Many people are cheated by lawyers and choose not to go through the lengthy process that has no guarantees, Hall said, and others are in the United States legally until their licenses expire, at which point they choose to take the risk of getting caught over waiting another 10 years during the reapplication process.
Wherever the blame is placed, Hall said that illegal immigration is a problem in the United States.
“From a criminal justice point of view, illegal immigration has really taken a toll on our country,” Hall said.
Oropeza said that LSO chose to focus on the issue because the organization wanted to provide an event that students would be interested in attending.
LSO has hosted various events with food and dancing for Hispanic Heritage Month celebrations, and Oropeza said the group wanted to hold an event with a more educational aspect.
She said she wished that Hall had covered more sides of the issue.
“I wish he would have mentioned that not all illegal immigrants are Hispanic,” Oropeza said.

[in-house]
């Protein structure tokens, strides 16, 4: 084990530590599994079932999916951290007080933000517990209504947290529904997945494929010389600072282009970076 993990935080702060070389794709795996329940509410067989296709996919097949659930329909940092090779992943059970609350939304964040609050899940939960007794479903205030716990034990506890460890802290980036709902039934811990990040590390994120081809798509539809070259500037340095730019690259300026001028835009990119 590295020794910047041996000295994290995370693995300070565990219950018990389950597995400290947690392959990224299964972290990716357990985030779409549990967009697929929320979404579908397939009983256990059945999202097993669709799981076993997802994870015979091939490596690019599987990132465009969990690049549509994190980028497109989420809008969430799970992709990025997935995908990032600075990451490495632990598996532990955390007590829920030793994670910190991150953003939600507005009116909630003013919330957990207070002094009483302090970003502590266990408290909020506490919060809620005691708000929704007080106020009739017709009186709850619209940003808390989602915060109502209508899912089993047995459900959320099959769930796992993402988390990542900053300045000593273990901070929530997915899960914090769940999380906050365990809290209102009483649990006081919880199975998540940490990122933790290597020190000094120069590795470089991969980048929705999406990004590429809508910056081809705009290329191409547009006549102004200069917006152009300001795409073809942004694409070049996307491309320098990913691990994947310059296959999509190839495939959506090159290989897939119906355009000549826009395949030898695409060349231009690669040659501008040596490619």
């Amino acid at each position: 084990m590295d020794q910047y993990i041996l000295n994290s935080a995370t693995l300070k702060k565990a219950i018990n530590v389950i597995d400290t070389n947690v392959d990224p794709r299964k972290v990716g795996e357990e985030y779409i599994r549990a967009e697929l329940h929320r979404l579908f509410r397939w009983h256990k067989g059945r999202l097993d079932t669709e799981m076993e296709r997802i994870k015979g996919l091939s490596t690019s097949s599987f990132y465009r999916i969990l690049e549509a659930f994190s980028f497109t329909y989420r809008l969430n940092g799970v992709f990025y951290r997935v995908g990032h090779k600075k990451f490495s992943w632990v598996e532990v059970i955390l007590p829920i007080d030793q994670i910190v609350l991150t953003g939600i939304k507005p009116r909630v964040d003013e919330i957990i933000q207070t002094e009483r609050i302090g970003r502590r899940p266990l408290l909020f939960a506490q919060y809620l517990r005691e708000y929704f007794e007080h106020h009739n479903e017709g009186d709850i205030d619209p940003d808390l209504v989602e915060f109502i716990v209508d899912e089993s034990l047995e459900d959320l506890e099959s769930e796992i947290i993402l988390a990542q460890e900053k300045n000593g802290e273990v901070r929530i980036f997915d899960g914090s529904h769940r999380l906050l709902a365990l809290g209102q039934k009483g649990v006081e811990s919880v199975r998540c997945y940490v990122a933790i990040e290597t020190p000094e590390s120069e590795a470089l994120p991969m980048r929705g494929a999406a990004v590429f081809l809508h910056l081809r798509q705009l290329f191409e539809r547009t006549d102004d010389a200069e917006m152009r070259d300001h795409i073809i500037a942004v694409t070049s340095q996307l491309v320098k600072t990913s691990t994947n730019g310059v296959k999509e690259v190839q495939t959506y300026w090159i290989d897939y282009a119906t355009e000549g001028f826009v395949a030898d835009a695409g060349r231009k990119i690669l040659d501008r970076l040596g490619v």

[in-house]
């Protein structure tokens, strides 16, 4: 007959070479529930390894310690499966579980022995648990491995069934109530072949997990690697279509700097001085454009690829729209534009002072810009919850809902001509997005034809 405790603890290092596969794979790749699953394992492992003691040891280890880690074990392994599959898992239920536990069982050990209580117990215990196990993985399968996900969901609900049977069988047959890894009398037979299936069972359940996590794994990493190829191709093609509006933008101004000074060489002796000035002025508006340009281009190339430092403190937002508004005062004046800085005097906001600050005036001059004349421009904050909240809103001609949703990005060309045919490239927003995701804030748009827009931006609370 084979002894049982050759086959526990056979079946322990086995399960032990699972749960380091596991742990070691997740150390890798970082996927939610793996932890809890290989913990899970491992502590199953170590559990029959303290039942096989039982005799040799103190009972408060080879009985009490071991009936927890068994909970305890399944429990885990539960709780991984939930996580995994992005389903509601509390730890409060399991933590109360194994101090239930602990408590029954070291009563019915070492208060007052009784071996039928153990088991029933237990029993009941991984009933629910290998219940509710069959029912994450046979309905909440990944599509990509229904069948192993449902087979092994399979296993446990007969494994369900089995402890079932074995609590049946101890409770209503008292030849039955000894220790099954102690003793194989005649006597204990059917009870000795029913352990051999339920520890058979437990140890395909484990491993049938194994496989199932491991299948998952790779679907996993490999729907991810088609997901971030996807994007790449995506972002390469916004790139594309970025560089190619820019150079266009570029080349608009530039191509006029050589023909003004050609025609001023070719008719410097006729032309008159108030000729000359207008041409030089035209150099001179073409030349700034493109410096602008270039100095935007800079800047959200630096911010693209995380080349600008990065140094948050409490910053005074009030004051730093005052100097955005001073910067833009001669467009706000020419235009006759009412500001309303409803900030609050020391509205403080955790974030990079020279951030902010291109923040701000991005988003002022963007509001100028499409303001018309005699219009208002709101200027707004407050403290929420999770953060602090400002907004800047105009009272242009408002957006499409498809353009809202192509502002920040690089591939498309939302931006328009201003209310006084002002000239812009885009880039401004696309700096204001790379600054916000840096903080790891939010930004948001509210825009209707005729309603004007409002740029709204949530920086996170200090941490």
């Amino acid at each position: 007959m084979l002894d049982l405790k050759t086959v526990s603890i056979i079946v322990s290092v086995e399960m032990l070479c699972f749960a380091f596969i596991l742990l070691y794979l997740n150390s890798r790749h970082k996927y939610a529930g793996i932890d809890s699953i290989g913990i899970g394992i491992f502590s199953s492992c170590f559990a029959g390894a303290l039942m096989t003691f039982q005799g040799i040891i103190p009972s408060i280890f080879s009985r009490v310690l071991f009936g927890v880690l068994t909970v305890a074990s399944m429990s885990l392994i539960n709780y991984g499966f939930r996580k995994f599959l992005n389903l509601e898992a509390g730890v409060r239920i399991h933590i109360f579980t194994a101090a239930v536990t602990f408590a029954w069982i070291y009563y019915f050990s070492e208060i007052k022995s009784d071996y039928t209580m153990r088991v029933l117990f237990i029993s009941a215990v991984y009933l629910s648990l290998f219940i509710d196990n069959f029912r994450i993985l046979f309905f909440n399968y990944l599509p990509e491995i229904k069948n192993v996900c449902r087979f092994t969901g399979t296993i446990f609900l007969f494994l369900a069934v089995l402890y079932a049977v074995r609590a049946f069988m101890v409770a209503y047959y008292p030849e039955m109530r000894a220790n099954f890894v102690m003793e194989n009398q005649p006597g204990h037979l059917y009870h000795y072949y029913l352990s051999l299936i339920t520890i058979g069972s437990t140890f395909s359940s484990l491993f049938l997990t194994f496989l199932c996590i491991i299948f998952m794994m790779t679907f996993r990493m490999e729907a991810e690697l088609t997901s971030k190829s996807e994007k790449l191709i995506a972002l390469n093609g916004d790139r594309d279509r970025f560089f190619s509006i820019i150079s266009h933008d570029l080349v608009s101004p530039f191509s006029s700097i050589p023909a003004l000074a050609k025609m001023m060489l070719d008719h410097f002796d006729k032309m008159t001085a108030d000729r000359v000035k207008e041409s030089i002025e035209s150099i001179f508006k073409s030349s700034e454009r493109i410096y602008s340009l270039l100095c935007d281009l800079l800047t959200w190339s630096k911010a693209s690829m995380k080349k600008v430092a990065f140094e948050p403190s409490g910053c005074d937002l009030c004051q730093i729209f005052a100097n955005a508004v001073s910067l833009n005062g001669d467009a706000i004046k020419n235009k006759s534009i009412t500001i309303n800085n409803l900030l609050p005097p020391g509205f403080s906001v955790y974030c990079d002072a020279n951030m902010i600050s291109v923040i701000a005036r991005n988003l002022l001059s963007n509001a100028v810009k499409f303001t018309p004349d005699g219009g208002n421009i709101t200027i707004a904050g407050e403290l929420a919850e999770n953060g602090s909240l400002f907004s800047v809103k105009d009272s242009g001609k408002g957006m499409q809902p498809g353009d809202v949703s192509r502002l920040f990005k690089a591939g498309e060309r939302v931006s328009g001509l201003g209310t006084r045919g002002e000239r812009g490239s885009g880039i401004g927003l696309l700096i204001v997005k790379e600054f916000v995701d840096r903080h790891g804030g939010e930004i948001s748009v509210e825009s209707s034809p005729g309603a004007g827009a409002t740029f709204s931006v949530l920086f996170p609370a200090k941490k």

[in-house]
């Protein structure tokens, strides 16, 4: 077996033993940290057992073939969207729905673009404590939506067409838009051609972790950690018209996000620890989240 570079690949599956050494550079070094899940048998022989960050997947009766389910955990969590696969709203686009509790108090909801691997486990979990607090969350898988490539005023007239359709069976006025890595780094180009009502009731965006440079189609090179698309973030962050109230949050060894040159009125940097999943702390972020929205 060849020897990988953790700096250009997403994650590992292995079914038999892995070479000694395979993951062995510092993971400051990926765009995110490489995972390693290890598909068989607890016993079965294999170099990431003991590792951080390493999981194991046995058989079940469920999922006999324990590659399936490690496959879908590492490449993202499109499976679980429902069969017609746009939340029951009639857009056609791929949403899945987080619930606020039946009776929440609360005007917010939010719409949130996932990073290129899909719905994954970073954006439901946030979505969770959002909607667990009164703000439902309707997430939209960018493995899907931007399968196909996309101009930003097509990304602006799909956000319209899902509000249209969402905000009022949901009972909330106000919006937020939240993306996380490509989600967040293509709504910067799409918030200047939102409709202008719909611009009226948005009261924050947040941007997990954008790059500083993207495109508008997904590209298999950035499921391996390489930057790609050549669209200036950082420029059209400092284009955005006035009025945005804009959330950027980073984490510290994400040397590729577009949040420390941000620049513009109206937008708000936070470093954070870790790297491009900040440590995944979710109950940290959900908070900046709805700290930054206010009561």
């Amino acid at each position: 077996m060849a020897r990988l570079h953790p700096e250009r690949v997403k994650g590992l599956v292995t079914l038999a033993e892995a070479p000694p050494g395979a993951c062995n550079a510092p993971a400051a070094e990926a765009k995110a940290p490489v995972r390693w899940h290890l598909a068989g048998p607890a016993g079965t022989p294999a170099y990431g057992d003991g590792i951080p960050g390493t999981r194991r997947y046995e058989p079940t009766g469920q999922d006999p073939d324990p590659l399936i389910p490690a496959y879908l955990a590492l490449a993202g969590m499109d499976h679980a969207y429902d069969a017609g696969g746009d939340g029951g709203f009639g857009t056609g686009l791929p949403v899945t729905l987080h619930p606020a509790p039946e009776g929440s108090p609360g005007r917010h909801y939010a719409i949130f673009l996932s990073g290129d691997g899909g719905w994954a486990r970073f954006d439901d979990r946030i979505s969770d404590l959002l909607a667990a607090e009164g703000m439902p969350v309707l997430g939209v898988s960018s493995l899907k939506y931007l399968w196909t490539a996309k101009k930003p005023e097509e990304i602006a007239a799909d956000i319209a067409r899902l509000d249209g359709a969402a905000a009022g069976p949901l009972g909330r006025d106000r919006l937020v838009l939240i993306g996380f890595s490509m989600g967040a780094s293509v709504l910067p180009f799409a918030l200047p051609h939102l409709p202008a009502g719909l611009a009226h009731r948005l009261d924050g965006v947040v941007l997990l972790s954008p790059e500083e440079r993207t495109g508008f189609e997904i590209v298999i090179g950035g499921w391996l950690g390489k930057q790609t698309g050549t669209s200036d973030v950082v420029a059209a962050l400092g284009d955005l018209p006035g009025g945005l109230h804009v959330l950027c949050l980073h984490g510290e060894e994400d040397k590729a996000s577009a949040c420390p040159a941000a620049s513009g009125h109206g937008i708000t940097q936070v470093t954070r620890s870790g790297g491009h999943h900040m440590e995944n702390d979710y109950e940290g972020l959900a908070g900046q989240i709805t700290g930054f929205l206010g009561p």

LSO has worked to break stereotypes in earlier events this month at events such as Beyond Burritos and Tacos last week, where the student group served various types of Hispanic and ethnic foods besides burritos and tacos, Oropeza said.
She said that the goal of these events is to show that there is more to the Hispanic race besides the Mexican population, which she said she feels is what most people primarily assume.
“We wanted to surface stereotypes,” Oropeza said. “Not all of us are construction workers, not all of us are maids and not all of us are here on scholarship just for being Hispanic.”
— Contact Alice Chen at firstname.lastname@example.org